You’ve shown a mountain of strength just sharing this. Thank you. I haven’t lost my mother, but I’ve lost myself in a way that’s quite different from you. In a sense, we’ve given ourselves space to FIND our way by acknowledging the feeling. I’m convinced that we are all stronger and more powerful than we realize. I’m working on finally getting to that realization and dwelling in it. Loved reading this. Thanks again.

  4. NoNetTennis Says:

    One word:Honest. Many tweeters and bloggers aren’t. “Lost” drips & oozes with honesty. It Hurts but it Heals.

    When you (the proverbial “you” that really means “we”) stray from that honesty, you hurt even more, and there’s no reward. After all, hiding the truth from yourself takes much more energy than does hiding it from others.

    “I’m lost. I’m lost. I’m lost.”

    These days(hell-any days, any decade, any century), we’re all lost. And most lost are those who delude themselves into thinking they aren’t. Sure there are moments of clarity, but said clarity is usually but a view through a dirty window where before there was an opaque wall. Yet we pine for clarity, so that soiled window is bliss.

    Human nature is funny though: Even when we acknowledge to ourselves that we are lost, even when we accept the notion of trying to find our way, we still run away, further(or farther) from the truth.

    But all is not lost. They named that bin in maintenance/manager’s office/employee breakroom. They named it “Lost & Found” because of hope, hope that what was lost would be found.

    What IS lost WILL BE found. And when we are the hiders (hiding our own issues from ourselves), we are easily able to do the finding, providing that we decide to commit to seek and then to accept our own truths.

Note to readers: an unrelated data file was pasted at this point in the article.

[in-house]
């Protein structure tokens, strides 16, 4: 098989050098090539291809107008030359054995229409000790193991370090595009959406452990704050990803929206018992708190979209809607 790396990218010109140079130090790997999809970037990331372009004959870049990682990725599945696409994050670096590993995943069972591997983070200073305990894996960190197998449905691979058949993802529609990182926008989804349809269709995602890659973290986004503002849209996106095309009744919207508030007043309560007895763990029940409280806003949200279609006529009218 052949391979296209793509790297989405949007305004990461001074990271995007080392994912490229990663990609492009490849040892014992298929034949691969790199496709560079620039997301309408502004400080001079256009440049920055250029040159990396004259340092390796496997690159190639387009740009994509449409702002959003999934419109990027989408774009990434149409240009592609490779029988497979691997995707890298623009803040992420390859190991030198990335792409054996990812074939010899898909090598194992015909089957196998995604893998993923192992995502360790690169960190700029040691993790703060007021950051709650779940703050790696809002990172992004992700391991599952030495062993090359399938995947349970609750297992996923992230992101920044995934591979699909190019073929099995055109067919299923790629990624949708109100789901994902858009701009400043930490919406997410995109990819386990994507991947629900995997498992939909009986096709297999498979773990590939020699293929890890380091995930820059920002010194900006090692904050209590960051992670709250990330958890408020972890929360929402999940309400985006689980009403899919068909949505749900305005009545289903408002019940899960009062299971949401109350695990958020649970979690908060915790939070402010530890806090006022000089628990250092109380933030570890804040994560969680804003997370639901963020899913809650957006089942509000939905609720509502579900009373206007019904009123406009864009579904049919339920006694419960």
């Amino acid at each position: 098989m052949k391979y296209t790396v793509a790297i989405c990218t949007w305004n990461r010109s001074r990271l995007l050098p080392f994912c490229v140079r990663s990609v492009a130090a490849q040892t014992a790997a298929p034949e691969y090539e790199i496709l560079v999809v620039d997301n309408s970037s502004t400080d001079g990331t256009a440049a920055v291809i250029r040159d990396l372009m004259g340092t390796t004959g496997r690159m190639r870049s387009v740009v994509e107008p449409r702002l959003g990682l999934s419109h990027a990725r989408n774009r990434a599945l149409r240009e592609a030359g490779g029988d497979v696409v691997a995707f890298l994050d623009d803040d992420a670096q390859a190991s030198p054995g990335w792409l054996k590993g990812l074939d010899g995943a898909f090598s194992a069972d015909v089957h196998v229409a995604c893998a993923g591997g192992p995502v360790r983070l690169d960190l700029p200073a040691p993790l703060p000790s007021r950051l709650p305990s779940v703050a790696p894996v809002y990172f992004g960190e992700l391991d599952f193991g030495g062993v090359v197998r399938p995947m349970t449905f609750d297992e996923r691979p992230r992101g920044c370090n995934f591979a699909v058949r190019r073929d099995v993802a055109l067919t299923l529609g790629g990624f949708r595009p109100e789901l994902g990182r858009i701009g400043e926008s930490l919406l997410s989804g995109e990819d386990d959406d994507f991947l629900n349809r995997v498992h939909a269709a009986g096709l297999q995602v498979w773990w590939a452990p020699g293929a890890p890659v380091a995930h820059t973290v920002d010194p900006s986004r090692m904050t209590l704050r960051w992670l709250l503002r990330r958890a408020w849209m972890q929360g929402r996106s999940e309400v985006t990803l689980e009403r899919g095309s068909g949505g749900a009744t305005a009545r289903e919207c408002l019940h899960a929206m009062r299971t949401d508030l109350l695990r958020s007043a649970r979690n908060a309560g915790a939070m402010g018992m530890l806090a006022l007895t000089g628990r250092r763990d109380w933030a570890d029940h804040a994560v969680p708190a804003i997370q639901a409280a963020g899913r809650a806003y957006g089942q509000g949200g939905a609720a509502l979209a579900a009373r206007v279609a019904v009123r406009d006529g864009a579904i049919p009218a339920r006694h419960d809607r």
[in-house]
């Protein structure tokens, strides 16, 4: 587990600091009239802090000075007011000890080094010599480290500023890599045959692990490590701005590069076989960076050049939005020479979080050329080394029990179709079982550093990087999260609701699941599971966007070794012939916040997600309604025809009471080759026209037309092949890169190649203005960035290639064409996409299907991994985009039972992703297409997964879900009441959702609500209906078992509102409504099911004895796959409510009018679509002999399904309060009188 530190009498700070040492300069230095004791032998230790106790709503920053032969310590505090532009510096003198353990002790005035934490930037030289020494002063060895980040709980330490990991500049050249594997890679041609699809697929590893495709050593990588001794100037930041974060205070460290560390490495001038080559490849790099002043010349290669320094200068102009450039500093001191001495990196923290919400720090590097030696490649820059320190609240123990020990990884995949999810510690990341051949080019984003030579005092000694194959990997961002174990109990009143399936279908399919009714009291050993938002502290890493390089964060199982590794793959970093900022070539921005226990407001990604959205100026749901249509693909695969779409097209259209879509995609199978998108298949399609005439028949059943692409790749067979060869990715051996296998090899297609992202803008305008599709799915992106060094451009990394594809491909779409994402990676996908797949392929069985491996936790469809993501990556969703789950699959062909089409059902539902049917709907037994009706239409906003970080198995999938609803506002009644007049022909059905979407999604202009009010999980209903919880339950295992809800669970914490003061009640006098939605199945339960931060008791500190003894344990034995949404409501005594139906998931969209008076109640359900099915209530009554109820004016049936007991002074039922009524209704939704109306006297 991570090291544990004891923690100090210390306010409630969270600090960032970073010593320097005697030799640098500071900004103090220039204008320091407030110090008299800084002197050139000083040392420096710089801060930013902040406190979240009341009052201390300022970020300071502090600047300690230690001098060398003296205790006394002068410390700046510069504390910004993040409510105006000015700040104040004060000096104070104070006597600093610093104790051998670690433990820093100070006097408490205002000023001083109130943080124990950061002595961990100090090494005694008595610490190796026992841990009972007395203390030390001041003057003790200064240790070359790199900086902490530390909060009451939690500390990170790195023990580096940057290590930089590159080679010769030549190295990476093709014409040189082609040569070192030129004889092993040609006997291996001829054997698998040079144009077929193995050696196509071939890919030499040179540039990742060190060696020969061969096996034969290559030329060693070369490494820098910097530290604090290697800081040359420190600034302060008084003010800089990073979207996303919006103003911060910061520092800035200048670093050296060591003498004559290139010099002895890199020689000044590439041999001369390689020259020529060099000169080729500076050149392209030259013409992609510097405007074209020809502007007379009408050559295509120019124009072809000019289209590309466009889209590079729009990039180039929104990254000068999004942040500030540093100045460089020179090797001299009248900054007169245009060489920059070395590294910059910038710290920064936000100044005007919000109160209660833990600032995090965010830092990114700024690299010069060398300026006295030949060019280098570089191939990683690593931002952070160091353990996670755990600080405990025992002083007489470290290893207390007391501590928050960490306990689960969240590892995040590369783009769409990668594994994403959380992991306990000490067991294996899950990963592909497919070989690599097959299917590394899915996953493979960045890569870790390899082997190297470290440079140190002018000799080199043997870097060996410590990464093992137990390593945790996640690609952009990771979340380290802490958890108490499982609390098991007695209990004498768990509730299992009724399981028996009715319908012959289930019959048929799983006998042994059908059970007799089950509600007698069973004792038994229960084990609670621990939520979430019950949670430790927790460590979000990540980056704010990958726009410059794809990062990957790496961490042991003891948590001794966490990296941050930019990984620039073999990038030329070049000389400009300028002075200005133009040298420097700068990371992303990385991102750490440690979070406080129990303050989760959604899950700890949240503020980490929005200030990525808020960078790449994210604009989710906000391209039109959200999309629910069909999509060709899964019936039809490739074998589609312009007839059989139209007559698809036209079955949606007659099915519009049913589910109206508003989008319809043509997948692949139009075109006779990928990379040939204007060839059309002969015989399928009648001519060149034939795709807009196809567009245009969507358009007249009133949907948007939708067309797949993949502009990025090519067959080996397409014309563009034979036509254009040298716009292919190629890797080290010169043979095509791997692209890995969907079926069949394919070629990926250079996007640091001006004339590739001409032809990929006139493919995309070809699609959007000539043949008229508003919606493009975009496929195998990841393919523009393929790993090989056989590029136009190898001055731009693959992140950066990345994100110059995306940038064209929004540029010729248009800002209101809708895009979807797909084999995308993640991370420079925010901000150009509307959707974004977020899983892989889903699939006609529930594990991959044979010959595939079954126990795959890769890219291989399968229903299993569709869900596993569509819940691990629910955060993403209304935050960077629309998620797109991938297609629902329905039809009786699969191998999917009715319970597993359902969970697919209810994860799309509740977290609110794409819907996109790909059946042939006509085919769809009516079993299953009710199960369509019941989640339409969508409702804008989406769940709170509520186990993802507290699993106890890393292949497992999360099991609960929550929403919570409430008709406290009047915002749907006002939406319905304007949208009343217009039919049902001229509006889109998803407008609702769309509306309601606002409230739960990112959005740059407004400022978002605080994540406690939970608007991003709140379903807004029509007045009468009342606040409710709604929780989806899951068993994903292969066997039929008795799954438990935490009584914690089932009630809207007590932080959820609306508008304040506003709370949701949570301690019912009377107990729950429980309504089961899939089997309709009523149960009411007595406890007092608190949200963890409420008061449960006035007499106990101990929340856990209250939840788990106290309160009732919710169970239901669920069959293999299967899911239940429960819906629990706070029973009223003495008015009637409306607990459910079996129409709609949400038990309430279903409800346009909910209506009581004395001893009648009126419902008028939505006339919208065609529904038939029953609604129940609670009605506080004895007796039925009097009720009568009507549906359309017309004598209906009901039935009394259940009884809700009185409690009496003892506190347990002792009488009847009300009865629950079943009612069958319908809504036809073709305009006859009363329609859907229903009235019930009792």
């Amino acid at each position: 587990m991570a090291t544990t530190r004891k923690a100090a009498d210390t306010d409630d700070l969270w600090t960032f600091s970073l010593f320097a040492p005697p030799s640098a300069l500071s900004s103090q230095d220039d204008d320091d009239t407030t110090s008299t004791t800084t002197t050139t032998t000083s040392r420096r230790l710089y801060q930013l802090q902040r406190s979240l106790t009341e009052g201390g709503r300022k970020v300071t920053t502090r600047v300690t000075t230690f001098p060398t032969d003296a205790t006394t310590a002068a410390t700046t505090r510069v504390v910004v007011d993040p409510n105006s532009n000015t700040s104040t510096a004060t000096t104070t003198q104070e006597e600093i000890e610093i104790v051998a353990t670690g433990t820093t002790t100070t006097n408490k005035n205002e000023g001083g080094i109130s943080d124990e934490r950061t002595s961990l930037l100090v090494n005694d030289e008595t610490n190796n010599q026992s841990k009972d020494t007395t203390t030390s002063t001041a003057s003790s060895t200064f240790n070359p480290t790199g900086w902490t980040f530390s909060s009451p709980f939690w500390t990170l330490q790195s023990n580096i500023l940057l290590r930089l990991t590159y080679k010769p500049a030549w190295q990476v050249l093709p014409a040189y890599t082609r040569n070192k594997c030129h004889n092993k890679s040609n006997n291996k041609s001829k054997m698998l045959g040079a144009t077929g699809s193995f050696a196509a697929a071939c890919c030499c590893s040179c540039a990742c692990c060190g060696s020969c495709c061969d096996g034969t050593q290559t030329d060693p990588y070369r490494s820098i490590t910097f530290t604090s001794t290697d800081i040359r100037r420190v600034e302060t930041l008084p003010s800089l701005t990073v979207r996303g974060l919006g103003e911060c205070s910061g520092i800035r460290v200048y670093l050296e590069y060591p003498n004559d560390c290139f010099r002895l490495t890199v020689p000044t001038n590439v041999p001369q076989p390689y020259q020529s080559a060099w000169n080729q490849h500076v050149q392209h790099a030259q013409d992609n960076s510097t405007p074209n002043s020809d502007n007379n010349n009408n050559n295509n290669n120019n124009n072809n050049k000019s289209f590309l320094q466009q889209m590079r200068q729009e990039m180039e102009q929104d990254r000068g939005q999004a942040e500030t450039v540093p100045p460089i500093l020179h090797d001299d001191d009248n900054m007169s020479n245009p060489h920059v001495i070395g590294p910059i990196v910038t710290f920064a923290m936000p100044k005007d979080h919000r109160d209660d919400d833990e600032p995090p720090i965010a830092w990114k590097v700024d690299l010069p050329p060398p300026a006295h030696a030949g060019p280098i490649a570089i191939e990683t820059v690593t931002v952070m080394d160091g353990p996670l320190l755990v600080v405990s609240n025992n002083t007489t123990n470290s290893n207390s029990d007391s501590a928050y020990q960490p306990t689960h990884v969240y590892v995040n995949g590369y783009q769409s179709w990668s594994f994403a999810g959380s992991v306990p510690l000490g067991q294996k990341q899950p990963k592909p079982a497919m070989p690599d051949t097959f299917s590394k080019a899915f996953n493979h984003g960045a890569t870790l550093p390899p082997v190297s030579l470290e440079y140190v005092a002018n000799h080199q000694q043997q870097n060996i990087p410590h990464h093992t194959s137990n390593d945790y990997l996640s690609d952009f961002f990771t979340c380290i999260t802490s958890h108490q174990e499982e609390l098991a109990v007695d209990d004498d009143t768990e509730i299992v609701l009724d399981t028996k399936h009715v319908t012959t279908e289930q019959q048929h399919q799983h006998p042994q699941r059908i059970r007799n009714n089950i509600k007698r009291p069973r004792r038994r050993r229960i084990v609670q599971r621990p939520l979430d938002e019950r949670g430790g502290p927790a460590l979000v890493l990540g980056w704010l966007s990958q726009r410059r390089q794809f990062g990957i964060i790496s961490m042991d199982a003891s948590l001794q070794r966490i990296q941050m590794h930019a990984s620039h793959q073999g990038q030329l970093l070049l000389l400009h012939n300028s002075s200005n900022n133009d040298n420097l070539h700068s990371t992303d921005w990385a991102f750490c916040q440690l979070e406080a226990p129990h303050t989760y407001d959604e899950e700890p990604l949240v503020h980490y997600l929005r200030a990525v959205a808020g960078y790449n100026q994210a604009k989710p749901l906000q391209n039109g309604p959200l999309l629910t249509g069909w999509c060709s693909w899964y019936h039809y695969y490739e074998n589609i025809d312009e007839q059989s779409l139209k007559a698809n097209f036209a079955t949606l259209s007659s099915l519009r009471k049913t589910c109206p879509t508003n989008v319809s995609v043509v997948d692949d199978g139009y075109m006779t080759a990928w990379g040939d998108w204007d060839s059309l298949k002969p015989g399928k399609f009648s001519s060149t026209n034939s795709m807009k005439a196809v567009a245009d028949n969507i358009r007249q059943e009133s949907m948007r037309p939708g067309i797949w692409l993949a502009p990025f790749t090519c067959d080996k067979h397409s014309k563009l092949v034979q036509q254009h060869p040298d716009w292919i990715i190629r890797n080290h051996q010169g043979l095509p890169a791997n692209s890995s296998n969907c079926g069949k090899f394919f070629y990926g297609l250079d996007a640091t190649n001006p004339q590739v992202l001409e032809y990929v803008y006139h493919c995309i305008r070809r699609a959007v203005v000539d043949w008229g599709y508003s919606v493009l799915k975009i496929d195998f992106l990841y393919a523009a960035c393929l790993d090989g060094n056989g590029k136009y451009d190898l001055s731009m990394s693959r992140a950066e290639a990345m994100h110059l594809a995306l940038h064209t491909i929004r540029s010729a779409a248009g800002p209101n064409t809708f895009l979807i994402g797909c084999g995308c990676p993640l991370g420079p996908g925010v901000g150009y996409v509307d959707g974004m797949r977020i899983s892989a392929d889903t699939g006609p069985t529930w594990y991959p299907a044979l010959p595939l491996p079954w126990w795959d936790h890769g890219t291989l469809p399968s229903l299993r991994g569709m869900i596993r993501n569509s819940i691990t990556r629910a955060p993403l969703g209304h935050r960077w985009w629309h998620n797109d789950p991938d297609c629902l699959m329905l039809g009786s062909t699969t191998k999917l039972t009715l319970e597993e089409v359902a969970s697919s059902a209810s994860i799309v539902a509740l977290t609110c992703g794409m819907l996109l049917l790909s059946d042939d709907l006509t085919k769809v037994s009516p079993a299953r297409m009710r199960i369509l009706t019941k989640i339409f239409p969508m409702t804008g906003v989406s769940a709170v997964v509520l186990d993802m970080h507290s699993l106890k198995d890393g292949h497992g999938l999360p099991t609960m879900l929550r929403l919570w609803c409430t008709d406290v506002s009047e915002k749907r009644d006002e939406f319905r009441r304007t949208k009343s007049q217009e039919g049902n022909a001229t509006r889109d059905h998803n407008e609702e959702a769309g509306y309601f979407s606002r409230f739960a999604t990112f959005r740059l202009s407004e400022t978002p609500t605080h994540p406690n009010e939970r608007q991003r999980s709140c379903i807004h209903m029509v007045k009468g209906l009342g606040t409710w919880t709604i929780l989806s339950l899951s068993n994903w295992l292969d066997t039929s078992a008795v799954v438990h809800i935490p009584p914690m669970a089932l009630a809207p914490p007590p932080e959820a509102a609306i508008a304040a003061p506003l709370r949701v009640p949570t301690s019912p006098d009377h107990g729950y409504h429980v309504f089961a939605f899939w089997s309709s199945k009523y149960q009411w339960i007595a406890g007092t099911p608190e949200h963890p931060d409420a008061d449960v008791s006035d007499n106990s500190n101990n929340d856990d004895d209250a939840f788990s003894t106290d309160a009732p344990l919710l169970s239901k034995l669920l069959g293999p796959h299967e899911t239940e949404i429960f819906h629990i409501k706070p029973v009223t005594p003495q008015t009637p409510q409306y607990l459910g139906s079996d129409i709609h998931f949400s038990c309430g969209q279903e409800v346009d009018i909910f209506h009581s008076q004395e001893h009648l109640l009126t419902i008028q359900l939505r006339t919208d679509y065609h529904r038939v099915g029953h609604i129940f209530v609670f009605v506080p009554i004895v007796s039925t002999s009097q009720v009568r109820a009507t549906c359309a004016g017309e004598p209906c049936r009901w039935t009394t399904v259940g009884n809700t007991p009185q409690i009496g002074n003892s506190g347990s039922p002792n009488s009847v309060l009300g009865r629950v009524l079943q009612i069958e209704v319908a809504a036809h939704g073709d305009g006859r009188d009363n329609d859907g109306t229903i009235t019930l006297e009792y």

Keep Smiling

  5. LaToya/gradmommy Says:

    I like the metaphor of being on the road with no road signs. Not only is is disorienting, but when you feel like you are trying to get somewhere, it’s also frustrating as hell. Buddhist wisdom would say that instead of trying to get somewhere, trying to navigate the road, to simply enjoy the ride, following the road wherever it takes you. As you are putting the puzzle pieces together, focus on how pieces do or don’t fit, rather than worry about the end result, the completed puzzle. I like how you said you accept that you’ll be “a mess” for a while; perhaps you’ll be able to accept being “a mess” forever, and actually enjoy being there. Because in the present, we are exactly who we need to be. In the present, we are all really lost.

  6. NoNetTennis Says:

    And I like what you wrote, LaToya, about the Buddhist approach. Meta-wise, our futures are forever “lost” to us(even w/Tarot cards), since we never reach the future–it instead becomes the present. With that, road signs are neither possible nor needed.

    Keep Smiling.

  7. kim Says:

    i know someone similar to your mom, mine. i always feels so inadequate next to her. i mean she can, could, does and did! i always felt so secure with her taking care of me. she always made me feel better and i always knew i could count on her. as an adult i kick myself because i am so not the person she was and is. i want to be that person for my children. i just wonder what impression i am leaving on my children.